After hearing the four women in the panel at our annual meeting on last month, I started thinking about the emergence of women in the energy industry. The industry has definitely seen a change when it comes to the influence of women in energy. I started thinking about how much things have progressed in the last 15, 10 and even 5 years.
With a little bit of help from the Bureau of Labor Statistics (BLS), I was able to answer my questions on women in the energy industry. The earliest information available is from 2003 and the most recent is from 2014. To give a little bit more background the BLS describes the utilities industry as establishments engaged in the provision of the following utility services: electric power, natural gas, steam supply, water supple and sewage removal.
- Number of women in the utilities industry: 250,000
- Percent of women in electric power generation, transmission and distribution: 23.6%
- Percent of women in electric and gas: 20.9%
- Number of women in the utilities industry: 238,000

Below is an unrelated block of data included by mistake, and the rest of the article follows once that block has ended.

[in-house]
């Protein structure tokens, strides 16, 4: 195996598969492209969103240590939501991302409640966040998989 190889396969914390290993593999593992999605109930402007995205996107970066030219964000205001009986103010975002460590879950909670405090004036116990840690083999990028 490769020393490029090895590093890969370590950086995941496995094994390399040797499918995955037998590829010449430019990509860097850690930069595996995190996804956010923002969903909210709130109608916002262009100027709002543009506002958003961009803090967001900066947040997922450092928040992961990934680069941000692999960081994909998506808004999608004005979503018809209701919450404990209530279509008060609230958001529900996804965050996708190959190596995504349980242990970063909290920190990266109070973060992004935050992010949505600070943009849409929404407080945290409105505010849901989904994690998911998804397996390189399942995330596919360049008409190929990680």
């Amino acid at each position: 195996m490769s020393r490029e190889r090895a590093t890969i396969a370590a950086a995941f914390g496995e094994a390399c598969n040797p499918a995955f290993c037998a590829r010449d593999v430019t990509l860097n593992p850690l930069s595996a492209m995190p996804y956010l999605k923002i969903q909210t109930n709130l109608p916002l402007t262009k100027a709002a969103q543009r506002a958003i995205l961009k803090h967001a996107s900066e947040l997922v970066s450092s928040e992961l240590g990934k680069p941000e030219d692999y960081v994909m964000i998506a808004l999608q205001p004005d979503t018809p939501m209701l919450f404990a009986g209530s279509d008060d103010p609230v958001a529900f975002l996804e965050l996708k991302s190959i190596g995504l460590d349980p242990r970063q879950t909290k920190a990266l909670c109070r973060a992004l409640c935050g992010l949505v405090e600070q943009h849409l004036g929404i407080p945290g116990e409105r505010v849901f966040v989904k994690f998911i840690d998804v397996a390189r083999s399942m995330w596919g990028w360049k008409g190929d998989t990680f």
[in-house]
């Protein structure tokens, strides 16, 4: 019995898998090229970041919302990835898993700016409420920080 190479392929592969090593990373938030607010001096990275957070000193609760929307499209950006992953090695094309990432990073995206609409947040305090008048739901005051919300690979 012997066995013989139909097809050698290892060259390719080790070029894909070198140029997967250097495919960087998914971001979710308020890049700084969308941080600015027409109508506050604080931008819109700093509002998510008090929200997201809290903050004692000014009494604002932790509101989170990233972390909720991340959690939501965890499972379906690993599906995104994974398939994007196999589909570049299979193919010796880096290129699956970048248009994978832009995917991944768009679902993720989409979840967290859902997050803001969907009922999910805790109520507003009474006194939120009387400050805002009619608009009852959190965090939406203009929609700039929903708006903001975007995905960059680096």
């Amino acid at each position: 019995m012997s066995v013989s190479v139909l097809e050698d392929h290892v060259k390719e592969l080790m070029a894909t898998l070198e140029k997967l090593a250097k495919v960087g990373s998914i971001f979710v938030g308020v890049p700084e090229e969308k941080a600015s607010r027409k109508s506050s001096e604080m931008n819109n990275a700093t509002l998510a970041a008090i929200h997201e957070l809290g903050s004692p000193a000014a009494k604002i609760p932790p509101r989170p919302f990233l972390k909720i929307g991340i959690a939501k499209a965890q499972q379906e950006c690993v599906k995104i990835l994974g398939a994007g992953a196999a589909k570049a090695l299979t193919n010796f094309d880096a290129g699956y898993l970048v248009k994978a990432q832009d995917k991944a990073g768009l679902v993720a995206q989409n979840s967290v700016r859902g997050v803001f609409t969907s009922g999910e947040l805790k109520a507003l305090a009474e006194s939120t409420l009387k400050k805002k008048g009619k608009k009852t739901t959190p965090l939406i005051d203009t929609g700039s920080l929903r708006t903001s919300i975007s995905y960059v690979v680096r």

- Percent of women in electric power generation, transmission and distribution: 19.3%
- Percent of women in electric and gas:26.2%
- Number of women in the utilities industry: 268,000
- Percent of women in electric power generation, transmission and distribution: 23.3%
- Percent of women in electric and gas: 29.8%
While the total number of women working in utilities doesn’t seem like it has grown all that much in the past 11 years, there is a significant change when comparing 2009 to 2014 – when women comprised nearly one-third of the energy industry workers. In fact, from 2009 to 2014 the number of women in utilities grew 12.6 percent which is more than 3x the national average! This is especially impressive when you consider that the average percent change per year for women in the work force is just .7%.
I am proud to report that 32 percent of MISO employees are female (7 percent higher than the national average for utilities!)
MISO also provides opportunities for employees to connect through various programs focused on diversity and inclusion including:
- National Forum for Black Public Administrators
- The American Association of Blacks in Energy®
- Arkansas Legislative Black Caucus
- Arkansas Women in Power
- Gulf Coast Power Association Women’s Initiative
MISO recognizes that being the most reliable, value-creating RTO demands diversity by way of thought, talent and background. And it’s the reason we champion diversity through our recruiting and internship practices and through our community outreach programs and supplier diversity initiatives.
If you are interested in working for or with us, visit our website to learn more about our open positions and our supplier engagement practices. And if you liked this story, drop us a comment to let us know!